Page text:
When the giant swing is completed, the Dzoeuh Mah will tie a handful of stone, thorny vine and Devil’s grass to the hanging seat. The stone represents strength and stability, while thorny vine and Devil’s grass are to enhance health and prosperity
The Four Days
Each of the four days of this annual event has its own meaning so states The Ban Jalae Hill Tribe Life and Culture Center; located in the capital district of Chiang Rai province, twenty-two kilometers from the city of Chiang Rai.
The first day
Known as the Jar Bear ceremony, Akha women wear their traditional dresses along with a huge array of ornaments and will do so until the end of the festival. They collect water from a holy well for the rite of “E Joo E Saw” which is a ritual for their dead ancestors of each family, when Sticky rice buns with black sesame, steamed chicken, rice wine and hot tea are offered at the ancestral altar.
For every major festival sticky rice grown in a special field, is steamed and then pounded in a wooden pestle, called “Hor Tong” until worked into a sticky mass. Small black sesame seeds called “luuh seeh” are added along with some salt and the paste is shaped into cakes which are given to guests.
The second day
Known as Jew Ma’s, the day starts with all the village members meeting the Dzoeuh Mah, asking his guidance on what will take place over the day and who will be allocated the task of building the ‘Swing’ . No other rites are held this day, excluding asking the spirits of the land for their permission to erect the swing and no animals will be killed. Once the swing is complete the Dzoeuh Mah will be the first to try it and to give his approval, there after all are welcome to play on the swing. The day comes to an end when families have finished building their own far smaller swings for their children (Err Ler), made from bamboo.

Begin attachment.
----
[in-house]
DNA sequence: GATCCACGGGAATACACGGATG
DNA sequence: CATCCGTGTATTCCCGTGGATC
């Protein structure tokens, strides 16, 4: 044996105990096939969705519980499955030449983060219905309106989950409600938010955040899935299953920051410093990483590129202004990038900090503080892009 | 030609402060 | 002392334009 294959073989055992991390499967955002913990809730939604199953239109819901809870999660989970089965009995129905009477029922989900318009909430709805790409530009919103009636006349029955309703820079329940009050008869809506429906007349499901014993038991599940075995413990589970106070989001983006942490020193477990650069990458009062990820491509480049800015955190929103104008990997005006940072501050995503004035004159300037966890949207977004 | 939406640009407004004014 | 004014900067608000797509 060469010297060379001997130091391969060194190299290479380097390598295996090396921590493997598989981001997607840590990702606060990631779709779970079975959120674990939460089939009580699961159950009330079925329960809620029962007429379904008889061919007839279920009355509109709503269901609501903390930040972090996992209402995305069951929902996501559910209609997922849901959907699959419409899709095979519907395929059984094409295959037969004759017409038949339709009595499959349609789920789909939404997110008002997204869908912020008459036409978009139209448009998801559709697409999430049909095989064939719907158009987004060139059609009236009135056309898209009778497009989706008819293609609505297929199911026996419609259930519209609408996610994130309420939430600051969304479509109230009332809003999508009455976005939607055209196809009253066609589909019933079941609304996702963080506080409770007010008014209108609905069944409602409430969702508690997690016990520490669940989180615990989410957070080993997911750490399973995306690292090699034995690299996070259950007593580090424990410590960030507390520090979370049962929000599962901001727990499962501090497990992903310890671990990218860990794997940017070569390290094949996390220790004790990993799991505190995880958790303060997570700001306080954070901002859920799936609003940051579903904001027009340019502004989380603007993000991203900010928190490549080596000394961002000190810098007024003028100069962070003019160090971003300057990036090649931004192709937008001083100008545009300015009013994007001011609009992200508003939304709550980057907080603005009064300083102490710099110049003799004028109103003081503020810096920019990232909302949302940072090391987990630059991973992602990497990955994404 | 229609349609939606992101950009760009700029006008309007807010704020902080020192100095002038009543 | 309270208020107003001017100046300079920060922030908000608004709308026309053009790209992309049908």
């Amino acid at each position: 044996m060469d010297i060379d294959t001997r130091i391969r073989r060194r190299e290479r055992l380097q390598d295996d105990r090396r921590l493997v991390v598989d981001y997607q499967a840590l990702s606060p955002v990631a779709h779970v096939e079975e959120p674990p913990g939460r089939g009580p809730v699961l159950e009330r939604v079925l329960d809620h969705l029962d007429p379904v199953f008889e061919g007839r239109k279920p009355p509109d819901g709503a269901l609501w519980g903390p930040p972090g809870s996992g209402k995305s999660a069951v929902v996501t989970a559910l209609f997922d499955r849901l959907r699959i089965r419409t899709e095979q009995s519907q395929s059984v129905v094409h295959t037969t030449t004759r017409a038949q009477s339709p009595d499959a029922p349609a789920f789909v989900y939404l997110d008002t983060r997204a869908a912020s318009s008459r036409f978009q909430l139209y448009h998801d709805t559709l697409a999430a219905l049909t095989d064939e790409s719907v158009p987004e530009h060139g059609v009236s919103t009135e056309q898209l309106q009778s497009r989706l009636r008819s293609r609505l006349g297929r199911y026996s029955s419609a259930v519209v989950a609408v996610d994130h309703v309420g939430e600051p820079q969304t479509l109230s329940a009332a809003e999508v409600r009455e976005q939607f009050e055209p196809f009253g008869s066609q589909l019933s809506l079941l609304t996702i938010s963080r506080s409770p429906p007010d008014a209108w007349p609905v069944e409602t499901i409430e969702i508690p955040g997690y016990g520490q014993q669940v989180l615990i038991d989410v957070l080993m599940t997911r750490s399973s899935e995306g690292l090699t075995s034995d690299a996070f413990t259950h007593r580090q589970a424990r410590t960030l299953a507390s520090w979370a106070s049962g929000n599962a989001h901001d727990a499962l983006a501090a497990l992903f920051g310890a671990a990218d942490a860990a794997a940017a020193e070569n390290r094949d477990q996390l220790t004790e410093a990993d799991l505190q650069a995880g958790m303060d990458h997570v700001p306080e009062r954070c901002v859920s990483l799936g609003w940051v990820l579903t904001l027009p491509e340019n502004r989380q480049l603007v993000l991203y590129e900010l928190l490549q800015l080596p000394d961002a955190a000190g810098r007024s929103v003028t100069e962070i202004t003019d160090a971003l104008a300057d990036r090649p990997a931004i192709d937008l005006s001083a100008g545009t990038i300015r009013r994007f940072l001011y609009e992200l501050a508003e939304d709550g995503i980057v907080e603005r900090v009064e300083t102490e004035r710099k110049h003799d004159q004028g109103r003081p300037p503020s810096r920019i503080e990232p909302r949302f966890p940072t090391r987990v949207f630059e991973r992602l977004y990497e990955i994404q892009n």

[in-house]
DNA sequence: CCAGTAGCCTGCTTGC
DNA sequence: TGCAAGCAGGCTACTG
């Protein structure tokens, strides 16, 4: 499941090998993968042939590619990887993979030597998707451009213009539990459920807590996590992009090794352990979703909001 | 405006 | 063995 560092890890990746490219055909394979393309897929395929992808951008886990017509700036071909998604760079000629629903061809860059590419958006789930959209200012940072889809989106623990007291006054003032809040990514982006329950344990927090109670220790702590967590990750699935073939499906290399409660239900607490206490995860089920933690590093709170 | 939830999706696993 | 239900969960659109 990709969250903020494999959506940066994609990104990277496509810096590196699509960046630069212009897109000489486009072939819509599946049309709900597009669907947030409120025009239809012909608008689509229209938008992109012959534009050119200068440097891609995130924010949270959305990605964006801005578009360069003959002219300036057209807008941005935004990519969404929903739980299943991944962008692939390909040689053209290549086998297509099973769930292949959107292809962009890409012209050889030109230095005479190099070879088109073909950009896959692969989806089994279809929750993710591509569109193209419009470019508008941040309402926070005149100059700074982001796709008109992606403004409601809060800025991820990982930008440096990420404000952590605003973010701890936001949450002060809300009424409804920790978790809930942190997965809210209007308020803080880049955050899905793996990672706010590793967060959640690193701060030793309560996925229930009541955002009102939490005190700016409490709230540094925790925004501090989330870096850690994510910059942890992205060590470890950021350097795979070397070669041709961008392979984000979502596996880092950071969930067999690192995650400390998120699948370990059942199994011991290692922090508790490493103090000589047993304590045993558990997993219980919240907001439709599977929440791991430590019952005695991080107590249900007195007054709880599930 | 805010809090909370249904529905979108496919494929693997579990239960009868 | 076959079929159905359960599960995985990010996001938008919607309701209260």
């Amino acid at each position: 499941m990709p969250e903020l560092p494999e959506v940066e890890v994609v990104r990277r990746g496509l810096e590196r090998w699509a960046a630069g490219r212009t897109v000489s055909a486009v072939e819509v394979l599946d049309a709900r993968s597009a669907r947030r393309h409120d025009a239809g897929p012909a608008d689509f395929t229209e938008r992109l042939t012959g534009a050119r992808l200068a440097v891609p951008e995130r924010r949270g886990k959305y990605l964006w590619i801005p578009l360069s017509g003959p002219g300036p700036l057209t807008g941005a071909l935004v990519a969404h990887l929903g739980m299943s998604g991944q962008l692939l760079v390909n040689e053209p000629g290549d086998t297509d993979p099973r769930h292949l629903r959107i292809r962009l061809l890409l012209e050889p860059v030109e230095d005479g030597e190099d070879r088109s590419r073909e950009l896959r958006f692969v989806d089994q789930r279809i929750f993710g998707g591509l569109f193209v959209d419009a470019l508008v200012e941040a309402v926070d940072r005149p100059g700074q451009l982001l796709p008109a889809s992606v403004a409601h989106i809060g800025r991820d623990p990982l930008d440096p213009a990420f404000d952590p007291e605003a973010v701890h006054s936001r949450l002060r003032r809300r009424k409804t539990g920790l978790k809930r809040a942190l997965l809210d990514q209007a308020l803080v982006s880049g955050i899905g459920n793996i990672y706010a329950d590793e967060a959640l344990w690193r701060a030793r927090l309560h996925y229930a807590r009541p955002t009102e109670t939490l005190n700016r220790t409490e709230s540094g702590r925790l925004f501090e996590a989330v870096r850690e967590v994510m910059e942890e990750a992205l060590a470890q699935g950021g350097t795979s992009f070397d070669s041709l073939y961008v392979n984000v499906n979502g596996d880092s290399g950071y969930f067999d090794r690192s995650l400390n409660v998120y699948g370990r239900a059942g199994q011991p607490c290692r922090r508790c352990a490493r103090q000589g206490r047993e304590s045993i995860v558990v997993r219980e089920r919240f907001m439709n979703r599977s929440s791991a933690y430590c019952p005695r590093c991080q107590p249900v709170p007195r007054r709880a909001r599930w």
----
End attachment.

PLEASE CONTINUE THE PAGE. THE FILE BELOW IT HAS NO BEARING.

The third day
Known as “Wan Lor Da Ar Pew, this is the major day of the event and where all the families join in preparing food for the main party. The village elders conduct their own rite and bless the people, along with their invited guests, with the hope that they have good fortune and happiness in the year to come.
The whole day and night is a riotous combination of food, drink, singing and dancing, as the air is filled with the laughter and whooping as people try to outdo each other on the swing.
The final day
Known as “Jar Sar”, is the last day for every-one to play on the swing as come 6pm, the Dzoeuh Mah in his ceremonial robes will remove the rope binding the swing and while the posts will remain this is the last time it will be used. After the evening meal has finished and the sacrificed items are removed, this year’s festival is drawn to a close.
If you are going to attend this festival it is best to note that this is the rainy season in the North of the Kingdom and if it doesn’t rain during the festival, it is regarded as a bad omen.
There are actually 3 different kinds of swings found in all Akha villages:
- The giant swing which is built by the cooperation of villagers (Laa Cher)
- The Spinning Swing (Kam Laa La Cher)
- The Small Swing which is built at the front of each house (Err Ler).
A Time to Reflect
There is a song of the Akha people which goes something like, “you still can feel free while swinging in the air”, this single verse possibly sums up the plight of these at times, still ridiculed people. This annual festival held in their remote villages in the mountains of the North surrounded by their green and blue mountains, brings into focus that when during the four days they swing to and fro, this action is possibly a simple reflection of their long and at time tragic history.
For more on the Akha people click here
For more on the seven Hill Tribes of Thailand click here